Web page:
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Keeping SMEs Afloat During Times of Economic Uncertainty

Following the recent referendum on whether or not the UK should remain in the EU and the resulting shock of a Brexit vote, financial experts are warning that an increase in company insolvencies is inevitable.  The main reason for this is that consumers are likely to become more cautious leading to a fall in their discretionary spending.  Businesses that rely on this type of discretionary spending (mostly companies in the travel, house building and retail sectors) may find themselves in financial difficulties as a result of this and we’re likely to see a sharp rise on the number of businesses facing insolvency in the coming months. 

While there is still so much uncertainty about the timing of the UK;s exit from the European Union and the terms that will be negotiated with the EU, the UK’s future trading relationships are facing an unpredictable future.  This will mean that consumers are likely to put off making significant purchases until these issues have been resolved which could lead to a se4rious downturn in the UK economy. 

In times of economic downturn, the companies that are most at risk of insolvencies are the smaller businesses which don’t have the reserves and cash flow to absorb a fall in sales.  While there are several options available to SMEs when it comes to company rescue packages (such as restructuring and company voluntary arrangements – also known as CVAs), these rescue packages are more common among the bigger businesses.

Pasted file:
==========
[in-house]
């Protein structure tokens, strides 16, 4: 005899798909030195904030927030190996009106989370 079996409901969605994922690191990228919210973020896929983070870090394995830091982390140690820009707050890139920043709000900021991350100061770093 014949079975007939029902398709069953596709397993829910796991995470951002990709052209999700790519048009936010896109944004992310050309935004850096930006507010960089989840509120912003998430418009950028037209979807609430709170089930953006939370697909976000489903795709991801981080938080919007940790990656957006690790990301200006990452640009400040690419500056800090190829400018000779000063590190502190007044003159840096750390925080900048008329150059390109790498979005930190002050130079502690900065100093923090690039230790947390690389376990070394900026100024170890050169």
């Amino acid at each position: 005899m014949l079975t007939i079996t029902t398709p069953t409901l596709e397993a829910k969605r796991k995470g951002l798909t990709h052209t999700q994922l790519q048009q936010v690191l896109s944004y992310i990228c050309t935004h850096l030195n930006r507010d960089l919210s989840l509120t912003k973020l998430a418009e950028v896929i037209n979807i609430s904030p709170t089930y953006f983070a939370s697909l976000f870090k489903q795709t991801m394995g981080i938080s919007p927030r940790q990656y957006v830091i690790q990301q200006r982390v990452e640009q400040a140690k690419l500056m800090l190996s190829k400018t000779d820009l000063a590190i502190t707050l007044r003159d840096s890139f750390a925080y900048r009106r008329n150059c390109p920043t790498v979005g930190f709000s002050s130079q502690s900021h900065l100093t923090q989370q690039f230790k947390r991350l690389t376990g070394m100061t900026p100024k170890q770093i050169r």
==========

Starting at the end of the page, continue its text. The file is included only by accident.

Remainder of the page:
Admittedly, so far, there has been no sign of a spending drop off as yet, but experts predict that any fall in spending will now show significant effects until the final quarter of this year.  Businesses that do come under increased financial pressure are expected to take a similar approach to those that managed to stay solvent during the financial crash of 2008.  This means that businesses are more likely to reduce staff overtime, freeze recruitment activity and persuade some staff to take on part time contracts or a reduced salary, rather than making mass redundancies.

Since the Brexit vote the sharp reduction in sterling means that we’re likely to see an increase in the cost of imports which may in turn lead to a reduction in consumer spending and a rise in inflation, despite the efforts of the Bank of England to reassure both consumers and businesses alike. 

Any businesses that are determined to weather the coming storms will need to plan carefully for the future.  This means keeping a constant eye on the ball so that cash flow problems can be identified and addressed immediately.  There are potential solutions available, including alternative finance and business recovery options.

Here at Access Credit Management, we’re committed to providing small businesses with the best advice and solutions when it comes to managing their cash flow and avoiding the types of debt that lead to insolvency.  Over the coming months, we’ll be keeping a close eye on the financial news so that we can keep our readers fully up to date with all the relevant information that they can use to keep their businesses afloat during the rocky times ahead.